5 May 2017
London: On May 8 (12 noon-2 pm), UK-based rights activists and multi-ethnic refugees from Burma will be holding a rally at the Guildhall to protest the City of London honouring the Myanmar State Counsellor, Aung San Suu Kyi, with its Freedom of the City award.
The “Freedom of the City” award was first recorded in AD 1237 and connected to the ancient trade associations. Honourees are “enrolled in a ceremony in Guildhall, when they receive a guide to conducting their lives in an honourable fashion”.
The protest organizers say Aung San Suu Kyi has discarded her oft-touted Buddhist principles of compassion and truthfulness or universal human rights since entering into a partnership with the country’s most powerful military a year ago.
In its editorial on 3 May, the Guardian wrote, “when Aung San Suu Kyi was finally able to collect her Nobel peace prize in 2012, the committee’s chairman described how her “firmness of principle” in the struggle for human rights and democracy had made her “a moral leader for the whole world”. Since taking power in Myanmar, the former political prisoner’s moral credibility has been vastly diminished by her failure to even acknowledge the brutal persecution of the Rohingya minority in Rakhine state. A dozen fellow Nobel peace laureates have lamented her inaction in the face of “a human tragedy amounting to ethnic cleansing and crimes against humanity”.
Ring Du Lachyung, Chairman of the Kachin National Organization - UK, a well-known Kachin diaspora group, accuses the former Burmese human rights icon of “being complicit” in the Burma army’s war crimes against his Kachin people in Northern and Eastern Burma. “Since her first ever return to London in 2012, she has adamantly refused to condemn the Burmese military’s indiscriminate violence against our civilian communities including rape, air strikes, and shelling of churches,” said Ring Du. He stressed that “Suu Kyi chooses to ignore the fact that her military partners are the aggressor, who are attacking our (Kachin) communities in our ancestral homeland adjacent to India and China, in order to control our jade mines, fell our teak forests, extract hydropower from our rivers for generating and exporting electricity to China, and take over strategic border trade routes – without giving anything back to our Kachin people.”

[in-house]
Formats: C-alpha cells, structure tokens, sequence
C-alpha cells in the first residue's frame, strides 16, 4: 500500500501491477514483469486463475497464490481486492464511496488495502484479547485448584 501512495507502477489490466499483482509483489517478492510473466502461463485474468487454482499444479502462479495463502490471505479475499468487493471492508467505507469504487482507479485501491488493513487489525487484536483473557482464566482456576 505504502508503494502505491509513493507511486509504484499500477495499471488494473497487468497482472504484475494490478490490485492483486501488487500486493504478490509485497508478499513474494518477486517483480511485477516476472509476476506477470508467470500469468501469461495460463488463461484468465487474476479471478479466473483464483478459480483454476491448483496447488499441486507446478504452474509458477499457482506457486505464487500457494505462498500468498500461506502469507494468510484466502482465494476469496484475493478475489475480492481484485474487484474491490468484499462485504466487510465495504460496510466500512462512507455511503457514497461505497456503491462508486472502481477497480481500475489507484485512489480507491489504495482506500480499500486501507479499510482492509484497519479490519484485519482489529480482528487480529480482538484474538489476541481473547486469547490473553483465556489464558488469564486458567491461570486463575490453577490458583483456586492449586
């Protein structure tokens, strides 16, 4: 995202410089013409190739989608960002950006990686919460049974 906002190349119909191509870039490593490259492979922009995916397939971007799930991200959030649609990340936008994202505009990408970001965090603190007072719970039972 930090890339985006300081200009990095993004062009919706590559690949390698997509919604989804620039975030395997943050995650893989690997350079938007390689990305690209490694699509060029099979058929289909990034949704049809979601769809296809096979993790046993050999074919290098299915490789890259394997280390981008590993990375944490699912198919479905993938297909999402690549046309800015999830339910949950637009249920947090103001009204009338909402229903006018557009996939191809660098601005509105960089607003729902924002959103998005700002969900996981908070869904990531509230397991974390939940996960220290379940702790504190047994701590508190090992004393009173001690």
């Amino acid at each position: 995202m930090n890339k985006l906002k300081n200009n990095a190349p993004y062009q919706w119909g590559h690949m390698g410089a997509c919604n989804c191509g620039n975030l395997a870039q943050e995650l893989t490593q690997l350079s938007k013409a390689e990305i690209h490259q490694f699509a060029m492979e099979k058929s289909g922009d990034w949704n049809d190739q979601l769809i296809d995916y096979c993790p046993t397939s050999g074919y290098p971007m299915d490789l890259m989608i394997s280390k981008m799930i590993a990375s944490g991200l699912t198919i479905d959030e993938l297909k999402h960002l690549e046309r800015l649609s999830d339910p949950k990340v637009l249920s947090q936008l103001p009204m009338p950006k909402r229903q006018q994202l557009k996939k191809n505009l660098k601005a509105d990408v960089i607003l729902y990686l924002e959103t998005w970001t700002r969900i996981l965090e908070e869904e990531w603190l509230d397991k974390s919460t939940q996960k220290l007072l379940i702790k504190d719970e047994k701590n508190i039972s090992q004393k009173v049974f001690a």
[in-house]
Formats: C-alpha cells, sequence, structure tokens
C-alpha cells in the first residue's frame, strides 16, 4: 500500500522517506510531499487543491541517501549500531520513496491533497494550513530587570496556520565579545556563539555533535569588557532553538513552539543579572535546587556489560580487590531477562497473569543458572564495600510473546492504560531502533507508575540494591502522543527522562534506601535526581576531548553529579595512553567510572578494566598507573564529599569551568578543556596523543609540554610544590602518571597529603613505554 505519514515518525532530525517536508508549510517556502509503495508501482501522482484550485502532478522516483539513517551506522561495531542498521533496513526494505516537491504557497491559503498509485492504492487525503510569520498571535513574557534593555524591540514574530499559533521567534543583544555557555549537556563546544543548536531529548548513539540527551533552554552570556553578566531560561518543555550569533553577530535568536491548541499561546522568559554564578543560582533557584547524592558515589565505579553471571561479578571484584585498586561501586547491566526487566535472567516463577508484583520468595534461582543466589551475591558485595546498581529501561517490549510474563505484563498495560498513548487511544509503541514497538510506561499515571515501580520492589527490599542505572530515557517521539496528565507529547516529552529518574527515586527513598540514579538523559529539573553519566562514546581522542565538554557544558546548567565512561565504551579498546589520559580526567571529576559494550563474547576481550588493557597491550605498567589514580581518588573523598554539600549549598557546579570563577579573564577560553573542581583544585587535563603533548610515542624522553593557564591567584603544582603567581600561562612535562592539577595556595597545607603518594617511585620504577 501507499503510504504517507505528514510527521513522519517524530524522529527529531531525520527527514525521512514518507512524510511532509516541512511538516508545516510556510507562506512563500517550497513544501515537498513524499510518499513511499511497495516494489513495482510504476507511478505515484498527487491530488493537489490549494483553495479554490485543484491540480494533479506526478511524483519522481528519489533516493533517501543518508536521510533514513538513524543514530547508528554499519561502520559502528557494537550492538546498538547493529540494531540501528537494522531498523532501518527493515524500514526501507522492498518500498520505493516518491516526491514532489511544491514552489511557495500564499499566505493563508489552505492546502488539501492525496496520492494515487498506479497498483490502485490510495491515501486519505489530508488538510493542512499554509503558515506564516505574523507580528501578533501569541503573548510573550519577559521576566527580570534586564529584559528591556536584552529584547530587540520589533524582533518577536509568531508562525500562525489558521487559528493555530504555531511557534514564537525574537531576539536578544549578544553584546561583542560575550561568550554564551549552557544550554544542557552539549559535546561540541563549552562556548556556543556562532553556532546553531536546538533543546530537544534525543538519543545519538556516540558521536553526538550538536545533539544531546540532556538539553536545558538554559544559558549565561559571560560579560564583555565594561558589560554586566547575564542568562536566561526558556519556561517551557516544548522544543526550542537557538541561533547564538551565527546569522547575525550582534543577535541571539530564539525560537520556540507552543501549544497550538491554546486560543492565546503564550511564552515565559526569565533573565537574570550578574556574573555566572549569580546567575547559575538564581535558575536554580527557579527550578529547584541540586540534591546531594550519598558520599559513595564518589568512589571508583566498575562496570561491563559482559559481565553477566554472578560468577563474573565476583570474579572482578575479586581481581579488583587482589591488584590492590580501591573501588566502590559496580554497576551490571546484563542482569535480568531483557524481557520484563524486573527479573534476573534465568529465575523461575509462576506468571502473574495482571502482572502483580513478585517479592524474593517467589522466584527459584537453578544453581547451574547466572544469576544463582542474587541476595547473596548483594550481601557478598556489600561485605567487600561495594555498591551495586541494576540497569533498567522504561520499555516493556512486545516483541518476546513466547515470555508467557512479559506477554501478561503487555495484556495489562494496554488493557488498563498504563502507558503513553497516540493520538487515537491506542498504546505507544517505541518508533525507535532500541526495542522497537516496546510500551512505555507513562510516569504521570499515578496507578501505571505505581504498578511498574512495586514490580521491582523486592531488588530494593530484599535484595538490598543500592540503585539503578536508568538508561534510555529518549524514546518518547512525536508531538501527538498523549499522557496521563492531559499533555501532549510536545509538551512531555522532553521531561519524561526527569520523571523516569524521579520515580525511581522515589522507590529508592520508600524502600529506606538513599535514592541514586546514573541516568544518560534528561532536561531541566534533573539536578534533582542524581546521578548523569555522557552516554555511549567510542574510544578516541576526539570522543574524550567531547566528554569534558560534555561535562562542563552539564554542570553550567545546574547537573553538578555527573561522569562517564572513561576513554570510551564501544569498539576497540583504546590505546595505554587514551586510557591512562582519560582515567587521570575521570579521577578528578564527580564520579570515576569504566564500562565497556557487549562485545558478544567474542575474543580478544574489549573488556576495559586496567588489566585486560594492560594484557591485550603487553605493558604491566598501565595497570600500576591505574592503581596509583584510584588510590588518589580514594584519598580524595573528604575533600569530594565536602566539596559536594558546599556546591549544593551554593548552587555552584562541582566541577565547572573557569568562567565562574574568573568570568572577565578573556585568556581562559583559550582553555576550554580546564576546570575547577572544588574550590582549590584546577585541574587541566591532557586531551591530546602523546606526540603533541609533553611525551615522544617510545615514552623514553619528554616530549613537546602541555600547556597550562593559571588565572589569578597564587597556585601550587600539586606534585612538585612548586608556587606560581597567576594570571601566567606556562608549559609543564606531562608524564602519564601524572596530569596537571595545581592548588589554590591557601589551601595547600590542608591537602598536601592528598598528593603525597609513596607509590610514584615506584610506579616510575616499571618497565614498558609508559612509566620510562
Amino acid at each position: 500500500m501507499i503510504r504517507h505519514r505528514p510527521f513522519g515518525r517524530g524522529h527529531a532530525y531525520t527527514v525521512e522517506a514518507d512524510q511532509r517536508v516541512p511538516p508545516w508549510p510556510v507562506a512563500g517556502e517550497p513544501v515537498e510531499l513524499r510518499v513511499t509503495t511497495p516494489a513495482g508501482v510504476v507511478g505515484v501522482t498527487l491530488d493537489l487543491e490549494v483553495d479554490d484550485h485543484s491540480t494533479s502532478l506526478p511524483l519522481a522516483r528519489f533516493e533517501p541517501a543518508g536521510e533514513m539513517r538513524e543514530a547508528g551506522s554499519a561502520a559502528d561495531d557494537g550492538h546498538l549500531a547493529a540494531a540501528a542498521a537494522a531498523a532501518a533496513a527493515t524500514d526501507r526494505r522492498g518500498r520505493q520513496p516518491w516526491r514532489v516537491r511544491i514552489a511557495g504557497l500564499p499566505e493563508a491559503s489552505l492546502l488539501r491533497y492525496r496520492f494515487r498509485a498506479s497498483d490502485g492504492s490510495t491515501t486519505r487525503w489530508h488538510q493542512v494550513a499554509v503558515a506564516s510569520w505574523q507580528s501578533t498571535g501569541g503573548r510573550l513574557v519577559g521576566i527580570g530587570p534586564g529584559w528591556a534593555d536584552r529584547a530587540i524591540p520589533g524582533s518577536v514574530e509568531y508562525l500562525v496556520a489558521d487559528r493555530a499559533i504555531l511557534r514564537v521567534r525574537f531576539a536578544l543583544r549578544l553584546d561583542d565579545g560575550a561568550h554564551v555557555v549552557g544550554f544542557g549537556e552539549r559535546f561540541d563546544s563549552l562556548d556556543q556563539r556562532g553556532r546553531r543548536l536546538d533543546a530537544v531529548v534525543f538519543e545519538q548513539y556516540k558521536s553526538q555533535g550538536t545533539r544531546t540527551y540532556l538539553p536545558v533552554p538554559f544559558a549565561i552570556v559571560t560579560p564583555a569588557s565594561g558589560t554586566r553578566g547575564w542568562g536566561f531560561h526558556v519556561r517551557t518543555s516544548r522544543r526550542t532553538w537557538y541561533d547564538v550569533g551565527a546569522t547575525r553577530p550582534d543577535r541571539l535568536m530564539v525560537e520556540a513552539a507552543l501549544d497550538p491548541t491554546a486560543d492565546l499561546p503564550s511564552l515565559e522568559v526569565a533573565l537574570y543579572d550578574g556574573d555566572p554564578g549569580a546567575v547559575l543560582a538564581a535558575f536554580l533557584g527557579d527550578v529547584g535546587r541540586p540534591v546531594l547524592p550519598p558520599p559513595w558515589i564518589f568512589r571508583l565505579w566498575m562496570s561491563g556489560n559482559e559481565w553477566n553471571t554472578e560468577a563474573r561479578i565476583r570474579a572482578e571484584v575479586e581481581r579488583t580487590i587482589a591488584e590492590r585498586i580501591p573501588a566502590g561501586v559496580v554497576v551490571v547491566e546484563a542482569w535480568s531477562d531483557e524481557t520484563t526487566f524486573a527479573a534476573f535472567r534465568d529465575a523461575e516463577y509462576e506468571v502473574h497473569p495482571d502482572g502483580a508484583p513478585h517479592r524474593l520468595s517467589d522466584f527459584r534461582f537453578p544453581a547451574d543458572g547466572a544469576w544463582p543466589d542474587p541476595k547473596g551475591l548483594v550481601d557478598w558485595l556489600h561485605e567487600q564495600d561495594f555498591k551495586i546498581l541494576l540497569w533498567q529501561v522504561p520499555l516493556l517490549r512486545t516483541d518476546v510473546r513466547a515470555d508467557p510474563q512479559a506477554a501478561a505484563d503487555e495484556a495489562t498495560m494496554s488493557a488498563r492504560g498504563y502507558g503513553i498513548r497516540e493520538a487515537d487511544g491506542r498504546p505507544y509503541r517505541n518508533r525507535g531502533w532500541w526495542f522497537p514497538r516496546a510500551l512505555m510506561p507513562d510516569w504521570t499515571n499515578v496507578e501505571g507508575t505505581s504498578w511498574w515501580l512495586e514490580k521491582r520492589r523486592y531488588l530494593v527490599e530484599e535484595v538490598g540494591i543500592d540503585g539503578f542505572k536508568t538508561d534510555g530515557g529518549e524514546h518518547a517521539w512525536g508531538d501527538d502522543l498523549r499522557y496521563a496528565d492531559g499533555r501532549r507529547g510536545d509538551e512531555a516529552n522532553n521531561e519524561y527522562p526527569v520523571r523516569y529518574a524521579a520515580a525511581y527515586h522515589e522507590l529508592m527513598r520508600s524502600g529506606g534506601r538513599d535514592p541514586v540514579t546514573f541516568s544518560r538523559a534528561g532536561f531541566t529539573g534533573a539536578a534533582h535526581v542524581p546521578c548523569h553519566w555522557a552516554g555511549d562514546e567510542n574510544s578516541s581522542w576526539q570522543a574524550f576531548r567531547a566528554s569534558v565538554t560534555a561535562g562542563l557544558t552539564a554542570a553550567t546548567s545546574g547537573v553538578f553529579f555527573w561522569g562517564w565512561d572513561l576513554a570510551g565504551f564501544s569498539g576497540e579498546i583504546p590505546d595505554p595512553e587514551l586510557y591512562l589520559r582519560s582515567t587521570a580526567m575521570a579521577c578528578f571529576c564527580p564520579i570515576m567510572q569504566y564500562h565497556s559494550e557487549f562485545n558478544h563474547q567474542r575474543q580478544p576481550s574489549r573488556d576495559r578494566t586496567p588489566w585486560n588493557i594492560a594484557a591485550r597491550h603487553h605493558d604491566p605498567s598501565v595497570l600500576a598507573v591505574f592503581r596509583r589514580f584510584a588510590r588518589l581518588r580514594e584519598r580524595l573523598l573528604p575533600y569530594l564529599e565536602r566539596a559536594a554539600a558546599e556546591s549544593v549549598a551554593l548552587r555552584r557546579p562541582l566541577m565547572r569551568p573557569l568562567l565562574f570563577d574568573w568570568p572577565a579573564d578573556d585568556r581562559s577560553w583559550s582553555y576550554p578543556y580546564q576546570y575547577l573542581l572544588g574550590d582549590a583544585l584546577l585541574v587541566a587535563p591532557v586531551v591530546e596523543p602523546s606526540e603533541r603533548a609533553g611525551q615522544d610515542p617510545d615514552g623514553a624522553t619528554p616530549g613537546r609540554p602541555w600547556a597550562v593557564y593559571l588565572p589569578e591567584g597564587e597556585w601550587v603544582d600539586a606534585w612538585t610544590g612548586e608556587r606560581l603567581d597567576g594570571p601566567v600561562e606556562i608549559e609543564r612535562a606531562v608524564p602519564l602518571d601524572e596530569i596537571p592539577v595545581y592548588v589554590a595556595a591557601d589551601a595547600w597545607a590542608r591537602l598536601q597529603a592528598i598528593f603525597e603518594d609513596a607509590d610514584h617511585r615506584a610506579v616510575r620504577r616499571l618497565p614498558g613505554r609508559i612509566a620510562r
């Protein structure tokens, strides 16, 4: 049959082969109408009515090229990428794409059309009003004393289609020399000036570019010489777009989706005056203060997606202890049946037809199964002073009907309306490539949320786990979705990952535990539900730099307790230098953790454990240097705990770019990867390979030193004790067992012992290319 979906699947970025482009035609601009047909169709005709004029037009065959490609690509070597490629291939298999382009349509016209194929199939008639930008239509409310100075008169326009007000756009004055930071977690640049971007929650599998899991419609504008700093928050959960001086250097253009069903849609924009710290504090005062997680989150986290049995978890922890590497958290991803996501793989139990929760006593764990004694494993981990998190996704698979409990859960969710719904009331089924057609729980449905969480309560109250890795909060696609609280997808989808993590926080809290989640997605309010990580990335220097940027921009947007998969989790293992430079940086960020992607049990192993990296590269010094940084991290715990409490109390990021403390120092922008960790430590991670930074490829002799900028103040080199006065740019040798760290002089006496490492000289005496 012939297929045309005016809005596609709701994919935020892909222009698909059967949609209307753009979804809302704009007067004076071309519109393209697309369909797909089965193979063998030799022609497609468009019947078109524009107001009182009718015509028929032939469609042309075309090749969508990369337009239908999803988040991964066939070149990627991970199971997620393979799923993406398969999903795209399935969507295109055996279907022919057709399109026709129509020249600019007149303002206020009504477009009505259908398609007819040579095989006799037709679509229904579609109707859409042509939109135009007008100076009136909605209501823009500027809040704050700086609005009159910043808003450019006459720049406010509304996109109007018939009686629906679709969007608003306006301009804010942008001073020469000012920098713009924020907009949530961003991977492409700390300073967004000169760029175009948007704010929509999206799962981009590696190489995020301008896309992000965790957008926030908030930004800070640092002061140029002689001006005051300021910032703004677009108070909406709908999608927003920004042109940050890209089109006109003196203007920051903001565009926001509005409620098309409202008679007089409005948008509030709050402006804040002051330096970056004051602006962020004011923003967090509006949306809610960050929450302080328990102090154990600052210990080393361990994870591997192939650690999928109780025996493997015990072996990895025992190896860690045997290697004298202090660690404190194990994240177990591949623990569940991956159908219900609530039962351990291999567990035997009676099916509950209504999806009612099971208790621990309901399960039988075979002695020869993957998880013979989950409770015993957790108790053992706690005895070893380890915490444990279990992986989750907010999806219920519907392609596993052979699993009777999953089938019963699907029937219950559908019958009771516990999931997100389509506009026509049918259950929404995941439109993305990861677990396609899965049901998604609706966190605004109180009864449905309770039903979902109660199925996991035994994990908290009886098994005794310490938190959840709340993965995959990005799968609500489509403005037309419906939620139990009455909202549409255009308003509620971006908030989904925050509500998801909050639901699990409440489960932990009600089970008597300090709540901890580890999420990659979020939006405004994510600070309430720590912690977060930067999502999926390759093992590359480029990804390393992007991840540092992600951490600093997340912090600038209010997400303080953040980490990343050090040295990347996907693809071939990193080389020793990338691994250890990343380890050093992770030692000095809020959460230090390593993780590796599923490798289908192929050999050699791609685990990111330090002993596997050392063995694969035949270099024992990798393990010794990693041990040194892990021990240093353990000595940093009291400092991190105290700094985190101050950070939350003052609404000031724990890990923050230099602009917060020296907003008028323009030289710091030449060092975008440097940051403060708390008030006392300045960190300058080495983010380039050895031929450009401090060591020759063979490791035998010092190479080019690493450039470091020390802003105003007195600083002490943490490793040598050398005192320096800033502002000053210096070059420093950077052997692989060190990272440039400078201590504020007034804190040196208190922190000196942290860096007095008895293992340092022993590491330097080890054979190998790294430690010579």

Ko Aung, a prominent Burmese exile and former political prisoner, who has known the Burmese leader since he was a young university student activist during the country’s nationwide uprisings in 1988, said, “Suu Kyi has betrayed the cause of human rights in the name of political pragmatism. Her pragmatic politics have ruined her reputation without ushering in any tangible improvement in the lives of ordinary people or improving the general human rights conditions for democracy activists.”
Under Aung San Suu Kyi’s watch, human rights conditions are worsening not just for ethnic and religious minorities but also for Burmese human rights activists and journalists.
Despite the allegations of war crimes and crimes against humanity in ethnic minority regions and the persecution of journalists and rights activists, British companies are eager to expand their business ties with the Aung San Suu Kyi government. Reuters reported that the Anglo-Dutch consumer good maker Unilever (ULVR.L) (UNc.AS) just signed an expansive deal in Myanmar in order to triple its current annual sale revenues of 100 million euros (84.75 million pounds) by 2020.
Ring Du Lachyung, Kachin National Organization UK, 077 9235 7887
Tun Khin, Burmese Rohingya Organization UK, 078 8871 866
Marbur Ahmed, Restlessbeings, UK, 075 0610 0785
Ko Aung, Burmese dissident in exile & former Burmese political prisoner, 077 6209 4562